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How Ojijo links small businesses to funders

Pascal Ojijo

When Patricia Karungi thought of starting a project to grow nakatti, a type of spinach, on one and half acres of land, her biggest challenge was how to find the money to kick it off.

She needed Shs 500,000 to clear land, buy fertilizers, seeds, weeding and pay workers. No financial institution was willing to come to her rescue – simply because the project was “not viable”.

“At first I had the idea but I could not start because I had no capital,” she says.

Thanks to GoBigHub, she got investors who funded the project. She is not alone. About six other small entrepreneurs have so far managed to get connected to investors willing to fund their projects through GoBigHub.

These include a fish pond project in Wakiso. The owner, Isaac, needed Shs 15m for it to run, but he did not have a penny. He approached GoBigHub and they have so far raised Shs 9m from funders, covering the construction of the pond, pay for the lease of the land for two years, purchase 10,000 fingerlings and placing them in the pond.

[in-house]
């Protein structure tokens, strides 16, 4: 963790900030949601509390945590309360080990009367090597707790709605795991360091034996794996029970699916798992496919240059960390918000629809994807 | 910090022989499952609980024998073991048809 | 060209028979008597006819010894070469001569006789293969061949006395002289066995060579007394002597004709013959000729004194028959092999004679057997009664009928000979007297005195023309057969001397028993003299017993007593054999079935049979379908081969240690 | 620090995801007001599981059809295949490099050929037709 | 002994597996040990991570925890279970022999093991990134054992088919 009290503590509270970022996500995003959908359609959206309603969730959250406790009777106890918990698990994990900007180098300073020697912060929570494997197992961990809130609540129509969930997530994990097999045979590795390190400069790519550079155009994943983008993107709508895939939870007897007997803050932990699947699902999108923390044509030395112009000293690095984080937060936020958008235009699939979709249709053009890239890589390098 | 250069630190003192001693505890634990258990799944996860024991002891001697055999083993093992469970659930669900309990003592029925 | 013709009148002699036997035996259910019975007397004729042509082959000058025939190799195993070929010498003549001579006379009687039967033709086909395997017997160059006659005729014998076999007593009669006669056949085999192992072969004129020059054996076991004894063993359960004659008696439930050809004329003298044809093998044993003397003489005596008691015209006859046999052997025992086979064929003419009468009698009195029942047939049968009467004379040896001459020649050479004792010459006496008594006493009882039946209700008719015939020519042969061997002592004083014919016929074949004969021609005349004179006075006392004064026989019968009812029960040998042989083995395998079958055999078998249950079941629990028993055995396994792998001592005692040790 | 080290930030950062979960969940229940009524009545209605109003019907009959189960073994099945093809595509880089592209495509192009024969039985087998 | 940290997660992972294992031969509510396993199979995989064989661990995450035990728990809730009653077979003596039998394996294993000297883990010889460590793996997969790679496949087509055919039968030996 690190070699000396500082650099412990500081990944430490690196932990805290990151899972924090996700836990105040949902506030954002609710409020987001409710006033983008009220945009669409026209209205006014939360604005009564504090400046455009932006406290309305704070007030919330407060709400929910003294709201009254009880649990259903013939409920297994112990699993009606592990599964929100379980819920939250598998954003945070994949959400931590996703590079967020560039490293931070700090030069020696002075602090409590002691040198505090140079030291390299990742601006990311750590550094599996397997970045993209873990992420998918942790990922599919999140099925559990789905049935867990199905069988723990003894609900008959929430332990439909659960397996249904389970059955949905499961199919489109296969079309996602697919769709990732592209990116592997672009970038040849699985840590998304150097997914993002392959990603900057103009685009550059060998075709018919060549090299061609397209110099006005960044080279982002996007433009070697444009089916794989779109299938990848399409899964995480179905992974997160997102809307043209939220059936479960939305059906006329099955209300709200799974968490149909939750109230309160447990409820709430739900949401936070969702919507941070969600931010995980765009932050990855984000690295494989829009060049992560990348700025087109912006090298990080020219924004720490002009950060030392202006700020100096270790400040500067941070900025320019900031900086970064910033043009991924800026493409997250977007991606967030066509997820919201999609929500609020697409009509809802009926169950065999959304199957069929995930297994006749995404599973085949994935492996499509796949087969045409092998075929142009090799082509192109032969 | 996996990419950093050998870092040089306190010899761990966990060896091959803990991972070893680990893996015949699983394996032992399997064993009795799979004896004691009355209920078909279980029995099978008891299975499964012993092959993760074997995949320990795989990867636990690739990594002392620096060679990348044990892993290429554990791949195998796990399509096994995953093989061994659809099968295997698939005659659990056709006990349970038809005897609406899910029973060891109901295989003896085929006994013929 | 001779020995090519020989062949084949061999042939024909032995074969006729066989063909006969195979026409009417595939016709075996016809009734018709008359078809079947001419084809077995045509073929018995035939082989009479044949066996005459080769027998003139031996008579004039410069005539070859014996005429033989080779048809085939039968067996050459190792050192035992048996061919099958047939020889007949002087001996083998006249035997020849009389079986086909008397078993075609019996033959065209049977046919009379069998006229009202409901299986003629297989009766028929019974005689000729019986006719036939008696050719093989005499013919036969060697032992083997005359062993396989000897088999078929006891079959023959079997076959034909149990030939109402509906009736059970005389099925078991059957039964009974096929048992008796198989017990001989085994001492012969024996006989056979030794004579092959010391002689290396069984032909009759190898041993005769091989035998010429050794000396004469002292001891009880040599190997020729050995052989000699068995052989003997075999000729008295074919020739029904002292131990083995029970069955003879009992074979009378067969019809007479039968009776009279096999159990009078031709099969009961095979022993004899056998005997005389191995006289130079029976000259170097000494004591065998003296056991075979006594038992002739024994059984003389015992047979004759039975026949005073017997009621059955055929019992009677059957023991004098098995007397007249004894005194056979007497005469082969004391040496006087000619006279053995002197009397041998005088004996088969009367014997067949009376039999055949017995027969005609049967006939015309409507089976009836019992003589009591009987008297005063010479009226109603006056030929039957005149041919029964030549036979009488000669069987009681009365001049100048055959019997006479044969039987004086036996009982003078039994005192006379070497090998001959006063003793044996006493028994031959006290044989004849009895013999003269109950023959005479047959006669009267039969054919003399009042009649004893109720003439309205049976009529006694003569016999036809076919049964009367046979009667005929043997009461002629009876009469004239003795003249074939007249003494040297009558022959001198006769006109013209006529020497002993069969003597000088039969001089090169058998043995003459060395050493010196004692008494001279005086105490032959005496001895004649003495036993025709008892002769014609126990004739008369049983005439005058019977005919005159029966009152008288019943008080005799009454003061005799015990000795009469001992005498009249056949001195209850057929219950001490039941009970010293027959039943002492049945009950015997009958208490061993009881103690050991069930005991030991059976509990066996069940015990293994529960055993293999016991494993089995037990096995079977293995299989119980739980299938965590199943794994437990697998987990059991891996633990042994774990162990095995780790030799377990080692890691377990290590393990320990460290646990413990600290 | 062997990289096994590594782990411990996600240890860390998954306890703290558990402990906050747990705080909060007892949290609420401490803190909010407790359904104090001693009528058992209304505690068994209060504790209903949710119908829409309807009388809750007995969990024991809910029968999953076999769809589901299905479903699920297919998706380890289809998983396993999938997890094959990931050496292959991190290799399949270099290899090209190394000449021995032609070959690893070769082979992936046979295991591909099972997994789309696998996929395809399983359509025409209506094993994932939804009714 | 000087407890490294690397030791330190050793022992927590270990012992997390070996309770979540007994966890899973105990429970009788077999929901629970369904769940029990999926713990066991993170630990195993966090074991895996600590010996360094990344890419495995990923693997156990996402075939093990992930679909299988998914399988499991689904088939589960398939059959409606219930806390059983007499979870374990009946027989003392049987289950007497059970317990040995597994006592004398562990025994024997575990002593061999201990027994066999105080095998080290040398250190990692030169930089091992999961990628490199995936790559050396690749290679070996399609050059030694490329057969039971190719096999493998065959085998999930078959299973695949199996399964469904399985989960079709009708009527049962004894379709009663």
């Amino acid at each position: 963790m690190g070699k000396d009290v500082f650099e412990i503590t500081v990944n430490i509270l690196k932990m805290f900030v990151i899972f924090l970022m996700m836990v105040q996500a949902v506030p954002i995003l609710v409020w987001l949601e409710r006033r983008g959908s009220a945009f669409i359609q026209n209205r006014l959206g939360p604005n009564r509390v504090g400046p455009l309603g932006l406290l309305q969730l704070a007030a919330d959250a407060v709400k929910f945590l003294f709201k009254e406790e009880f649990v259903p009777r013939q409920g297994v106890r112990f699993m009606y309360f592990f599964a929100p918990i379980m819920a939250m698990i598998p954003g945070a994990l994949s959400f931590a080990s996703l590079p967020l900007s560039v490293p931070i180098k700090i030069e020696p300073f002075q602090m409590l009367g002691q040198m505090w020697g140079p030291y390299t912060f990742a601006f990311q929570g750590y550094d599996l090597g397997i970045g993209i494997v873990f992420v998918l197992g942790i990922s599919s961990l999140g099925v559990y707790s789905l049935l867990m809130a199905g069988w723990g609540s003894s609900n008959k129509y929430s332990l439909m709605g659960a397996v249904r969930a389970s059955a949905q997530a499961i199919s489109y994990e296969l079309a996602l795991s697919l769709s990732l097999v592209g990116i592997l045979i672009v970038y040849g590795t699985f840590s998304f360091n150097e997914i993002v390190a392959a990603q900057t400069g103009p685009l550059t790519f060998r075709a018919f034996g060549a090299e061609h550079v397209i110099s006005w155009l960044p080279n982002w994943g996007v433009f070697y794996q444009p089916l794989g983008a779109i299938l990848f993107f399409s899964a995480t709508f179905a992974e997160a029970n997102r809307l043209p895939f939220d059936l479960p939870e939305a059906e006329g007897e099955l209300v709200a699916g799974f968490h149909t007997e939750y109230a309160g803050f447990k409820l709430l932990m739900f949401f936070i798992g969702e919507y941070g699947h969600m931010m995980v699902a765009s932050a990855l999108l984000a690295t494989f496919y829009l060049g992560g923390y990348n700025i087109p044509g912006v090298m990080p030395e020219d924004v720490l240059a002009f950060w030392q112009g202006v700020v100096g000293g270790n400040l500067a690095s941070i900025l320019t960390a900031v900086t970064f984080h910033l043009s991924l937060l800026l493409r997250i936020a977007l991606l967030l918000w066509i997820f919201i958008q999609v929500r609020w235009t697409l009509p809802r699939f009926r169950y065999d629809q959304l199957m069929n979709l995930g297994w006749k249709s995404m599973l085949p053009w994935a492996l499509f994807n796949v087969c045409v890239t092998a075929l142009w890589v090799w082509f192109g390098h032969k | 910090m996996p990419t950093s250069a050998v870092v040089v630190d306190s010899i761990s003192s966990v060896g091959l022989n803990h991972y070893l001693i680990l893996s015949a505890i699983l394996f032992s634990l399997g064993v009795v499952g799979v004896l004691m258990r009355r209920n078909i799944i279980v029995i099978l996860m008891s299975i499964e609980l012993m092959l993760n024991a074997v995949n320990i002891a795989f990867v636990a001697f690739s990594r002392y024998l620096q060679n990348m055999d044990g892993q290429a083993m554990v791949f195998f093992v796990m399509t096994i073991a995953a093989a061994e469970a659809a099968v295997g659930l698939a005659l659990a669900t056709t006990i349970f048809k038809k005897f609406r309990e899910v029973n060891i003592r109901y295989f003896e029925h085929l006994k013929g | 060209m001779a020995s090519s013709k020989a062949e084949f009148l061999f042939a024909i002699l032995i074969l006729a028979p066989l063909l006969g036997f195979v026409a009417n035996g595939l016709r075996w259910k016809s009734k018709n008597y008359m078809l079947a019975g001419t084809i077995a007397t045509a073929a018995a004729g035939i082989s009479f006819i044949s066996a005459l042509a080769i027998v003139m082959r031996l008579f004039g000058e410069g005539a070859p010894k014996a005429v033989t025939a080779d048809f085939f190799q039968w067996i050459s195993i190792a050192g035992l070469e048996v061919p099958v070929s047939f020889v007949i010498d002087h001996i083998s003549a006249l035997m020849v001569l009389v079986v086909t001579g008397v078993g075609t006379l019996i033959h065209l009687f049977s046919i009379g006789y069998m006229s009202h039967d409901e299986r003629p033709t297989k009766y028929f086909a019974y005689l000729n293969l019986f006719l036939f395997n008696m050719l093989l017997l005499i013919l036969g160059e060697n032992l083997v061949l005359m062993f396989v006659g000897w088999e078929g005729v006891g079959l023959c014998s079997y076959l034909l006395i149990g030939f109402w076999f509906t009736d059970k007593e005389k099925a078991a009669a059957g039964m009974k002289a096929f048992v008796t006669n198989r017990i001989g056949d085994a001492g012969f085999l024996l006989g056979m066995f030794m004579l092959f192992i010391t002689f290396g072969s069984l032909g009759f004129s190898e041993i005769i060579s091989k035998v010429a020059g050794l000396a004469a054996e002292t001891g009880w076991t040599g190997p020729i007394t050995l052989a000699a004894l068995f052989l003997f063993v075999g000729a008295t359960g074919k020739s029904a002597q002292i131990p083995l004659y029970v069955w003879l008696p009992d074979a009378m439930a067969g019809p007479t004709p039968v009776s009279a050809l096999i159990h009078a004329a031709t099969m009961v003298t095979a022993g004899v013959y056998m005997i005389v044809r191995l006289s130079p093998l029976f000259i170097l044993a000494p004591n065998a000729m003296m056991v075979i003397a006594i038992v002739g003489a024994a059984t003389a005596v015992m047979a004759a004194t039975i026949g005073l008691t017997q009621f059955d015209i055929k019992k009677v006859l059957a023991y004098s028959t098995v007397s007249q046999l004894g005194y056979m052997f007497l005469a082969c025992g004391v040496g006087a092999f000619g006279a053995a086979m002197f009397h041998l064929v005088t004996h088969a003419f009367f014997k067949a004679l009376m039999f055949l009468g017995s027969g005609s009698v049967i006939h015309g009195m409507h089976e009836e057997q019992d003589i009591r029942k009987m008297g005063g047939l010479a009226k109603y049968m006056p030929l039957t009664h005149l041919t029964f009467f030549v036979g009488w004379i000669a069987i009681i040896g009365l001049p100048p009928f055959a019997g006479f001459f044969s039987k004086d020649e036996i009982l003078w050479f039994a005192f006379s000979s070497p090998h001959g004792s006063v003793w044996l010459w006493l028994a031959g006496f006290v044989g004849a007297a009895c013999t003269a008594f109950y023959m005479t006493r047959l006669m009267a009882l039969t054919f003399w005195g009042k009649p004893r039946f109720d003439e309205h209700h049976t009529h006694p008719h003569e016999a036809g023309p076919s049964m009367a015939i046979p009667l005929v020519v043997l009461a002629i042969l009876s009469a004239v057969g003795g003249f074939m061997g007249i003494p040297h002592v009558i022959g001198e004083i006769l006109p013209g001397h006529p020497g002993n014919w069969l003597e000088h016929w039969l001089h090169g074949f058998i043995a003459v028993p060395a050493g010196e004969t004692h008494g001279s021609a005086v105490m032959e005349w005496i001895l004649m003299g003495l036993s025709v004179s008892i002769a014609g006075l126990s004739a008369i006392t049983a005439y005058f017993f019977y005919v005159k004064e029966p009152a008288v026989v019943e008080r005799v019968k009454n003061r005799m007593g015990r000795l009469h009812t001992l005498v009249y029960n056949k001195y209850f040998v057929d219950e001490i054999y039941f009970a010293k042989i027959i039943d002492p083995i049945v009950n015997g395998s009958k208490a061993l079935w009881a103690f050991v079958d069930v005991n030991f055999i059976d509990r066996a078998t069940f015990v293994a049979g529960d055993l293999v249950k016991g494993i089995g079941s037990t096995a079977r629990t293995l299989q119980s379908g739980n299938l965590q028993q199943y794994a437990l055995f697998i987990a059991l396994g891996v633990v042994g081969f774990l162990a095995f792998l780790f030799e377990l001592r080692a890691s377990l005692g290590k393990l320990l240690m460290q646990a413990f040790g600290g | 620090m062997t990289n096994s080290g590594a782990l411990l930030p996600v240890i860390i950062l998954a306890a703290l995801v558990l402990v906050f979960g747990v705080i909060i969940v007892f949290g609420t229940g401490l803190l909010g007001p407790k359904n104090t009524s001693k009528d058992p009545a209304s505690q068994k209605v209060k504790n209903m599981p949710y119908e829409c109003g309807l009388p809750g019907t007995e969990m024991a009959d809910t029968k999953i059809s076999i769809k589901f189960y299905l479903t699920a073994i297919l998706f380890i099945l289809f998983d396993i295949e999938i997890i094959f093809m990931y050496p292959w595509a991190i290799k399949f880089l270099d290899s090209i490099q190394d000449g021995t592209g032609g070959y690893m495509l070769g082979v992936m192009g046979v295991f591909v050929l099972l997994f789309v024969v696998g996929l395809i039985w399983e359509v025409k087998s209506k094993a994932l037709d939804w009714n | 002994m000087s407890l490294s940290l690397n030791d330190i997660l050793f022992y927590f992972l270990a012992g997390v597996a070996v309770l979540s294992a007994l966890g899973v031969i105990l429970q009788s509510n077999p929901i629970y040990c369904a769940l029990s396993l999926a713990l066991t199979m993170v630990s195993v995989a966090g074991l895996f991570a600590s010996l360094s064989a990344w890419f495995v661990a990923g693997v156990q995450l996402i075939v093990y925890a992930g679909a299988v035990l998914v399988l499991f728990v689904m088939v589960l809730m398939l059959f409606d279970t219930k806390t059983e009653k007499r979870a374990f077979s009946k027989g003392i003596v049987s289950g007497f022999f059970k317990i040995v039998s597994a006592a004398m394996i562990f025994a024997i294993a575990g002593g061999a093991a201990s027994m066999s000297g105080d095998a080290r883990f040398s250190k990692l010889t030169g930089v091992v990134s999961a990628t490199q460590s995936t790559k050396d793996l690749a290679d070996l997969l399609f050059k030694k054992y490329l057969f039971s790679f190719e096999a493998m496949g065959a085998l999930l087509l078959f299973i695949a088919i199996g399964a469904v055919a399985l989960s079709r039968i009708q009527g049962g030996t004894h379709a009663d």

The other expense is on feeding them for at least three weeks. The rest of the money will be raised in the course of the project. They plan to sell fish around January with each tilapia going for Shs 8,000.

GoBigHub describes itself as a “for-profit social enterprise connecting local entrepreneurs to local investors.” It was founded early this year by Pascal Al Amin Ojijo, who is of Kenyan origin but lives in Uganda. It has not started employing people but it has three partners.

Ojijo is a consultant in communication skills, lawyer, and a coach on financial literacy and personal branding, among other things. The idea behind linking entrepreneurs to investors started when, in 2011, Ojijo graduated from the law school at Makerere University and started undertaking financial literacy trainings.